Recently, we noted a pay-to-play scandal in Pennsylvania that resulted in multiple arrests.  This week, New Jersey’s Attorney General charged seven executives or shareholders of Birdsall Services Group, an engineering firm.  The alleged Birdsall scheme illustrates the ease with which pay-to-play violations and campaign finance violations can mix.

Pay-to-play laws typically restrict or prohibit public contractors (or would-be contractors) from making political contributions to those with some authority over contracting decisions.  As described in the indictment, the Birdsall scheme allegedly involved a multi-year attempt by the company’s executives and major shareholders to evade pay-to-play restrictions by making contributions under the state’s $300 threshold for detailed reporting of political contributions.  By making contributions below the disclosure threshold, the contributors would have avoided having their names or employer listed on state campaign filings.  To prevent the awarding of contracts to companies that have made prohibited contributions, companies such as Birdsall are often required to submit certifications that no prohibited political contributions have been made.  If a company were to fail to disclose prohibited contributions in order to appear eligible to bid on contracts—as Birdsall is alleged to have done—the lack of name and employer information on campaign finance reports would make it more difficult for regulators to detect the pay-to-play violation.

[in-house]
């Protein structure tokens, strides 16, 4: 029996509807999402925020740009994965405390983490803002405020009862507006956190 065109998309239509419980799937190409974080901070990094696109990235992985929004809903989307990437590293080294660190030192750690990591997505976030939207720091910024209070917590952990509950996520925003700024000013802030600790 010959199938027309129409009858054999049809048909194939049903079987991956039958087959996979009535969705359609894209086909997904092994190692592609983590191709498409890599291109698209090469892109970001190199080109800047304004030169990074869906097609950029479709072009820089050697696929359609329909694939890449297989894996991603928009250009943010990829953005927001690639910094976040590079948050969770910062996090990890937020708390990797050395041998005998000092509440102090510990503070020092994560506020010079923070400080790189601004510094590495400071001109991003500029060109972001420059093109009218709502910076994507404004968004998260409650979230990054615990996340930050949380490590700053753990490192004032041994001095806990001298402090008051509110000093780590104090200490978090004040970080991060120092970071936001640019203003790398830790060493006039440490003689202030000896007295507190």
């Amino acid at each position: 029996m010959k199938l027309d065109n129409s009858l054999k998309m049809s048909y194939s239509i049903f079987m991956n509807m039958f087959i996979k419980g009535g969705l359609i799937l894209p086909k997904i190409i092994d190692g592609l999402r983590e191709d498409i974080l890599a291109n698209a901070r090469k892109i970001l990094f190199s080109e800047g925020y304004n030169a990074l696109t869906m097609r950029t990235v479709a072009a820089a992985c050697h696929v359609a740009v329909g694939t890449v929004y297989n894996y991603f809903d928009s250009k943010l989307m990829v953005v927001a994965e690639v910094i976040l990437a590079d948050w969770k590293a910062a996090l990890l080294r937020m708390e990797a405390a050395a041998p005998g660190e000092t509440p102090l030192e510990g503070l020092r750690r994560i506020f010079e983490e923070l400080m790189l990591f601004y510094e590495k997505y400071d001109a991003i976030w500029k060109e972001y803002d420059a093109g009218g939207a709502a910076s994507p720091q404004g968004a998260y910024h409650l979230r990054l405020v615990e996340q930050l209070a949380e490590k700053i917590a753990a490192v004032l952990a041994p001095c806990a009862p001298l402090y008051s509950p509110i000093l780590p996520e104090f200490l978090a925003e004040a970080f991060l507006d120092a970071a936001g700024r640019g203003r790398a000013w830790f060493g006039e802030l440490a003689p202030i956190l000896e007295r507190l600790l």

The indictment alleges that the Birdsall executives also sought to have the company reimburse employees’ contributions.  When a contributor is reimbursed for his or contribution, the result is that the true donor—the source of the funds—is someone other than the person making the contribution.  This is often referred to as making a contribution “in the name of another” and is prohibited at the federal and state levels.  In New Jersey, for example, there is a specific prohibition against corporations reimbursing employees for contributions.

This is one of the more serious pay-to-play cases to have come down the pike, and we will be following developments closely.